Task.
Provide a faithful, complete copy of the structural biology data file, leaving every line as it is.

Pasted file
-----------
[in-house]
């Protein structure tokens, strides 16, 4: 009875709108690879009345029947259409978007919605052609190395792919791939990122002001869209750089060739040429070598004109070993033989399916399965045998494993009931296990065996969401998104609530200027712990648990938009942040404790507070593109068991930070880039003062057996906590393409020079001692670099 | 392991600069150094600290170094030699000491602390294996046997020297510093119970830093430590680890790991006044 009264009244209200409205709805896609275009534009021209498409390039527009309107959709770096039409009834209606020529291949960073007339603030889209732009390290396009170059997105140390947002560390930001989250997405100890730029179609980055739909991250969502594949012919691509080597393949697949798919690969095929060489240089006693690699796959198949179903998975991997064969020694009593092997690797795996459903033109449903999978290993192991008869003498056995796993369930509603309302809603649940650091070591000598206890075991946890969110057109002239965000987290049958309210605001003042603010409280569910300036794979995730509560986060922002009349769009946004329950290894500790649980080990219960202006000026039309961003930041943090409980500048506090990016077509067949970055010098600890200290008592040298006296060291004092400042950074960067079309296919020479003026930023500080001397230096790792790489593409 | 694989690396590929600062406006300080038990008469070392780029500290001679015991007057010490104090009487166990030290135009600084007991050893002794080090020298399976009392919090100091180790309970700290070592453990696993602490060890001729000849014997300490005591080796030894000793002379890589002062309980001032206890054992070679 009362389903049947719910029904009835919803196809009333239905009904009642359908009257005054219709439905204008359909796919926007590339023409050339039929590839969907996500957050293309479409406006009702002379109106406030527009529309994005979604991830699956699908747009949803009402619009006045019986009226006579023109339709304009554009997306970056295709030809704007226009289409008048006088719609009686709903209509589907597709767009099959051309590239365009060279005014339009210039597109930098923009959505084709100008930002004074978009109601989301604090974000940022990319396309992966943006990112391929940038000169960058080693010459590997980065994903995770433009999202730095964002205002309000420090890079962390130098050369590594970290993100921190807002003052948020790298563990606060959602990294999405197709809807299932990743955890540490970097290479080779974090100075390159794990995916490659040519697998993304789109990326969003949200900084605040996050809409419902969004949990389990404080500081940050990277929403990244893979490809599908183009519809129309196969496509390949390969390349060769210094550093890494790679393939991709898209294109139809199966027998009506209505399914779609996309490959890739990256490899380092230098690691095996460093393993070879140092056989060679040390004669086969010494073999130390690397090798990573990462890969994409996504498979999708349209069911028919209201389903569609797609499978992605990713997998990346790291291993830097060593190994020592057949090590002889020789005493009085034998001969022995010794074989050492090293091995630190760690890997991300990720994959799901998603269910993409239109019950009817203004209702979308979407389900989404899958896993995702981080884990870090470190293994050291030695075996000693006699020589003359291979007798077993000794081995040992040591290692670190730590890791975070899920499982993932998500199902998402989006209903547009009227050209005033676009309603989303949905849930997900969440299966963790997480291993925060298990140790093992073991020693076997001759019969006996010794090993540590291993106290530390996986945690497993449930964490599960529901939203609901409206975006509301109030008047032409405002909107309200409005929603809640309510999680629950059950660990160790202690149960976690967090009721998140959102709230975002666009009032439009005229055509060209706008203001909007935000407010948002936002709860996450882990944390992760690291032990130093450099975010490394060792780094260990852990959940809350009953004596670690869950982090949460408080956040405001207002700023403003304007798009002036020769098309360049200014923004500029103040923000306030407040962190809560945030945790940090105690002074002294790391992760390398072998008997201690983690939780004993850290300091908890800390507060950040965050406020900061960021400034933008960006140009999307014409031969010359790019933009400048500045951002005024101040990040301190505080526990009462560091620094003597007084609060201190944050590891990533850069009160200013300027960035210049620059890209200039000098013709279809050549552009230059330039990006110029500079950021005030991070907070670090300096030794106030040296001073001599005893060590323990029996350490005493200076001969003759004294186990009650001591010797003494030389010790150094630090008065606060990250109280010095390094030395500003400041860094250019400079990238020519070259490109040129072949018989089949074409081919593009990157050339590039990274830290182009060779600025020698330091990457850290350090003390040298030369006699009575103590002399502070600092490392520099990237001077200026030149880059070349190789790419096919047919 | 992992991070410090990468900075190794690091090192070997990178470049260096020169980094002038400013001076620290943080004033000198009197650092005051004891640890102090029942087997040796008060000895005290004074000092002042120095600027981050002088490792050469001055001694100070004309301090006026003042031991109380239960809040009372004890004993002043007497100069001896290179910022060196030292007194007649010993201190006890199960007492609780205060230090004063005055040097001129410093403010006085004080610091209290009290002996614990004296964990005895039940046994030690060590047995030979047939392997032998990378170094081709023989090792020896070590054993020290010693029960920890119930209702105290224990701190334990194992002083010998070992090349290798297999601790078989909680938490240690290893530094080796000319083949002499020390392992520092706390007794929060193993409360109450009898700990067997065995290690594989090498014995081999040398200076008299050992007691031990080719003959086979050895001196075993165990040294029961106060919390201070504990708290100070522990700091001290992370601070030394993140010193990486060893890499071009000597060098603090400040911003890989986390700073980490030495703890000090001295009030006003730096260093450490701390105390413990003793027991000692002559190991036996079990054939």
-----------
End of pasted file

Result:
[in-house]
């Protein structure tokens, strides 16, 4: 009875709108690879009345029947259409978007919605052609190395792919791939990122002001869209750089060739040429070598004109070993033989399916399965045998494993009931296990065996969401998104609530200027712990648990938009942040404790507070593109068991930070880039003062057996906590393409020079001692670099 | 392991600069150094600290170094030699000491602390294996046997020297510093119970830093430590680890790991006044 009264009244209200409205709805896609275009534009021209498409390039527009309107959709770096039409009834209606020529291949960073007339603030889209732009390290396009170059997105140390947002560390930001989250997405100890730029179609980055739909991250969502594949012919691509080597393949697949798919690969095929060489240089006693690699796959198949179903998975991997064969020694009593092997690797795996459903033109449903999978290993192991008869003498056995796993369930509603309302809603649940650091070591000598206890075991946890969110057109002239965000987290049958309210605001003042603010409280569910300036794979995730509560986060922002009349769009946004329950290894500790649980080990219960202006000026039309961003930041943090409980500048506090990016077509067949970055010098600890200290008592040298006296060291004092400042950074960067079309296919020479003026930023500080001397230096790792790489593409 | 694989690396590929600062406006300080038990008469070392780029500290001679015991007057010490104090009487166990030290135009600084007991050893002794080090020298399976009392919090100091180790309970700290070592453990696993602490060890001729000849014997300490005591080796030894000793002379890589002062309980001032206890054992070679 009362389903049947719910029904009835919803196809009333239905009904009642359908009257005054219709439905204008359909796919926007590339023409050339039929590839969907996500957050293309479409406006009702002379109106406030527009529309994005979604991830699956699908747009949803009402619009006045019986009226006579023109339709304009554009997306970056295709030809704007226009289409008048006088719609009686709903209509589907597709767009099959051309590239365009060279005014339009210039597109930098923009959505084709100008930002004074978009109601989301604090974000940022990319396309992966943006990112391929940038000169960058080693010459590997980065994903995770433009999202730095964002205002309000420090890079962390130098050369590594970290993100921190807002003052948020790298563990606060959602990294999405197709809807299932990743955890540490970097290479080779974090100075390159794990995916490659040519697998993304789109990326969003949200900084605040996050809409419902969004949990389990404080500081940050990277929403990244893979490809599908183009519809129309196969496509390949390969390349060769210094550093890494790679393939991709898209294109139809199966027998009506209505399914779609996309490959890739990256490899380092230098690691095996460093393993070879140092056989060679040390004669086969010494073999130390690397090798990573990462890969994409996504498979999708349209069911028919209201389903569609797609499978992605990713997998990346790291291993830097060593190994020592057949090590002889020789005493009085034998001969022995010794074989050492090293091995630190760690890997991300990720994959799901998603269910993409239109019950009817203004209702979308979407389900989404899958896993995702981080884990870090470190293994050291030695075996000693006699020589003359291979007798077993000794081995040992040591290692670190730590890791975070899920499982993932998500199902998402989006209903547009009227050209005033676009309603989303949905849930997900969440299966963790997480291993925060298990140790093992073991020693076997001759019969006996010794090993540590291993106290530390996986945690497993449930964490599960529901939203609901409206975006509301109030008047032409405002909107309200409005929603809640309510999680629950059950660990160790202690149960976690967090009721998140959102709230975002666009009032439009005229055509060209706008203001909007935000407010948002936002709860996450882990944390992760690291032990130093450099975010490394060792780094260990852990959940809350009953004596670690869950982090949460408080956040405001207002700023403003304007798009002036020769098309360049200014923004500029103040923000306030407040962190809560945030945790940090105690002074002294790391992760390398072998008997201690983690939780004993850290300091908890800390507060950040965050406020900061960021400034933008960006140009999307014409031969010359790019933009400048500045951002005024101040990040301190505080526990009462560091620094003597007084609060201190944050590891990533850069009160200013300027960035210049620059890209200039000098013709279809050549552009230059330039990006110029500079950021005030991070907070670090300096030794106030040296001073001599005893060590323990029996350490005493200076001969003759004294186990009650001591010797003494030389010790150094630090008065606060990250109280010095390094030395500003400041860094250019400079990238020519070259490109040129072949018989089949074409081919593009990157050339590039990274830290182009060779600025020698330091990457850290350090003390040298030369006699009575103590002399502070600092490392520099990237001077200026030149880059070349190789790419096919047919 | 992992991070410090990468900075190794690091090192070997990178470049260096020169980094002038400013001076620290943080004033000198009197650092005051004891640890102090029942087997040796008060000895005290004074000092002042120095600027981050002088490792050469001055001694100070004309301090006026003042031991109380239960809040009372004890004993002043007497100069001896290179910022060196030292007194007649010993201190006890199960007492609780205060230090004063005055040097001129410093403010006085004080610091209290009290002996614990004296964990005895039940046994030690060590047995030979047939392997032998990378170094081709023989090792020896070590054993020290010693029960920890119930209702105290224990701190334990194992002083010998070992090349290798297999601790078989909680938490240690290893530094080796000319083949002499020390392992520092706390007794929060193993409360109450009898700990067997065995290690594989090498014995081999040398200076008299050992007691031990080719003959086979050895001196075993165990040294029961106060919390201070504990708290100070522990700091001290992370601070030394993140010193990486060893890499071009000597060098603090400040911003890989986390700073980490030495703890000090001295009030006003730096260093450490701390105390413990003793027991000692002559190991036996079990054939």